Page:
Retired army officer, Major John Tulloch, had revisited the muddy track in Borneo where thousands of World War Two PoWs trudged to their deaths, only to be given a shocking surprise when he looked back at photographs he had taken.
Major Tulloch studied his pictures and found what appeared to be hunched, skeletal ghostly figures marching across his photograph, almost exactly in line with the path they took seven decades ago.
The haunting image evokes strong memories of the desperate ‘death march’ made by Allied prisoners of war.
Some 2,400 World War II PoWs died in the horrific Sandakan Death Marches in 1945 to avoid them being liberated as Japan was forced on the retreat.
Severely malnourished and barefoot, they were forced by brutal Japanese captors to walk 160 miles in sweltering heat for a month.
Maj Tulloch took the picture from the window of a 4×4 vehicle while driving along the ‘death march’ route in 2010.
It is thought the astonishing photographic illusion was caused by a the reflection of a patterned towel which was on the dashboard of the vehicle as he took the image.
Major Tulloch said he took the picture in 2010 when he did a recce of the route ahead of a
March of Remembrance and the unveiling of a memorial to the 400 members of the Royal Artillery who died.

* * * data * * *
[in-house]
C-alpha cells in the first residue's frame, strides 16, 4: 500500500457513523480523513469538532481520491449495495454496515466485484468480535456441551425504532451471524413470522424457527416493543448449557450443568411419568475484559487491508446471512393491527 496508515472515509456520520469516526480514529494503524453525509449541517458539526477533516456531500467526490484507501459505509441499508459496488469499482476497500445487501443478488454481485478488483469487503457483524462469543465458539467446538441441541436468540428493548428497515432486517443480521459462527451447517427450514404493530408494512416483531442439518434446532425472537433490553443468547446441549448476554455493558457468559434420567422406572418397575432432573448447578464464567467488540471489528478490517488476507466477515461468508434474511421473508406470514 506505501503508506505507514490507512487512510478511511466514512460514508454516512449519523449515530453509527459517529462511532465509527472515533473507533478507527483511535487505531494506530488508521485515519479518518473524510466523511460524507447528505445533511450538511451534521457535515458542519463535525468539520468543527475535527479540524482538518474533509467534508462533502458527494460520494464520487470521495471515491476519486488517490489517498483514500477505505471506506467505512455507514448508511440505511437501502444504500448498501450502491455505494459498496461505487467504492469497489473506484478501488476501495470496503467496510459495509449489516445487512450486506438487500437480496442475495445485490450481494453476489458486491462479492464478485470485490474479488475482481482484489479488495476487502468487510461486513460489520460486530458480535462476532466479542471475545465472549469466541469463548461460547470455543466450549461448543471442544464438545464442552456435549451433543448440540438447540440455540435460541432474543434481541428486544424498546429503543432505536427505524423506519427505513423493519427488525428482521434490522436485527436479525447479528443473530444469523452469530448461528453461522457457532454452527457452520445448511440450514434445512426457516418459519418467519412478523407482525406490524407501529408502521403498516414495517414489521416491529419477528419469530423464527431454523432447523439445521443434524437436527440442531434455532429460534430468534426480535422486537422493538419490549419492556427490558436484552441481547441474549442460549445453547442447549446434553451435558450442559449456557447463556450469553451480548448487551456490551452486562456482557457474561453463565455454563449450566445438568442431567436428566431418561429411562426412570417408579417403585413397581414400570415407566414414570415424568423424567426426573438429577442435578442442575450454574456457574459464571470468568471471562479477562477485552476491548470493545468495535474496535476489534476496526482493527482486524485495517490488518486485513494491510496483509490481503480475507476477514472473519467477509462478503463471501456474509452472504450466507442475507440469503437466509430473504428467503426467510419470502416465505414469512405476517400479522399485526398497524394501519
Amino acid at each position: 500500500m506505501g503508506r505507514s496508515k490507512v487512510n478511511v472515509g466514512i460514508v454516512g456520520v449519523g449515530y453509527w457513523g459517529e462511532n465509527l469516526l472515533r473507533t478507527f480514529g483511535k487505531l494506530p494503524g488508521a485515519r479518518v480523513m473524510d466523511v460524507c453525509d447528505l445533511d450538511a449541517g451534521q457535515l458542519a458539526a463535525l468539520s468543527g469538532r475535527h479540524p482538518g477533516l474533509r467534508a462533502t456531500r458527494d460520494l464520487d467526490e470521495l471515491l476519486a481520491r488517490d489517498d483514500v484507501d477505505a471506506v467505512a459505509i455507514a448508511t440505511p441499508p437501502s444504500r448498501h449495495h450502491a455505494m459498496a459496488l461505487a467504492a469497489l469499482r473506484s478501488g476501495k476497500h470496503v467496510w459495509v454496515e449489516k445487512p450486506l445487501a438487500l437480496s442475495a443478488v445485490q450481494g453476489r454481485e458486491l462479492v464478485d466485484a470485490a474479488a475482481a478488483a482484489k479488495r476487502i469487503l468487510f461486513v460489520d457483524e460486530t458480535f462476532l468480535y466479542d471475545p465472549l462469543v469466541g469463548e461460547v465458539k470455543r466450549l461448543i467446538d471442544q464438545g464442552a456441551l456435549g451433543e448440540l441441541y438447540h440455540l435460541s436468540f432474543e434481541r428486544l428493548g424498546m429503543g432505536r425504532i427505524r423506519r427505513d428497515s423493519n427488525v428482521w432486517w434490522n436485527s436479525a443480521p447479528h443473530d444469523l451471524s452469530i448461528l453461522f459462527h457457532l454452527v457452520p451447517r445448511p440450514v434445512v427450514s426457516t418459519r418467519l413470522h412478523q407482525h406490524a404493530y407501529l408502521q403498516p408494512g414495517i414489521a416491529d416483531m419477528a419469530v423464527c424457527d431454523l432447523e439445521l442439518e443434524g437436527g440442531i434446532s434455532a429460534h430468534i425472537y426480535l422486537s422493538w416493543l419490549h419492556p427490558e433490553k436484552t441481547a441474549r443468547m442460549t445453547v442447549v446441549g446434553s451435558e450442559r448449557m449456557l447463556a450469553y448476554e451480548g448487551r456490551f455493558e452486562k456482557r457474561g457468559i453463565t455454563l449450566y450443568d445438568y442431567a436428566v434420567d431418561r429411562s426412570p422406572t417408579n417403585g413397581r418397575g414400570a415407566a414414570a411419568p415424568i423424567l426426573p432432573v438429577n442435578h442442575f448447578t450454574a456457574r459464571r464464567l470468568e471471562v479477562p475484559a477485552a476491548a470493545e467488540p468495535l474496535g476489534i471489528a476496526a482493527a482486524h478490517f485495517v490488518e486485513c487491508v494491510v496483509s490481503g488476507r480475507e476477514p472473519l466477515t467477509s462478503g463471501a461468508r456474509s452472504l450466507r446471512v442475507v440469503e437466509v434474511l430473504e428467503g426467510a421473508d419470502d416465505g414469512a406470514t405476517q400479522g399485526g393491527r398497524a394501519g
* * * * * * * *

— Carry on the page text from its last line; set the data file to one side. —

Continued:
Men who collapsed through exhaustion were left to die or were killed by being shot, bayoneted or beheaded.
Conditions were so appalling that some of the servicemen are said to have resorted to cannibalism to stay alive.
Only six men survived the three marches from Sandakan to Ranau and that was because they managed to escape.
It was the single greatest atrocity against Australian troops.
Major Tulloch, 66, said: ‘We were driving along the same track as that taken by the death march and I was clicking away on my camera, I took about 200-odd digital photographs.
‘I went through the pictures on a computer screen later and didn’t see it the first time round. I went back over them again and I just suddenly thought “what the hell…?”
‘I looked at the photo again and went very cold indeed. What I saw were the shapes of 17 or 18 ghostly figures coming out of the jungle and walking down the track going to Ranau which you can see in the far distance.
‘It took me a few moments to work out how it had occurred but it was too weird for words. I showed it to several people and they said it is quite extraordinary, some even refused to look at it because it was so haunting.
‘While my guide drove along he put a towel on the dashboard. The towel had a pattern on it and that reflected through the windscreen. I have called it reflections of a death march.’
Maj Tulloch is now an instructor in jungle warfare for the Royal Artillery.
by Mike Hansom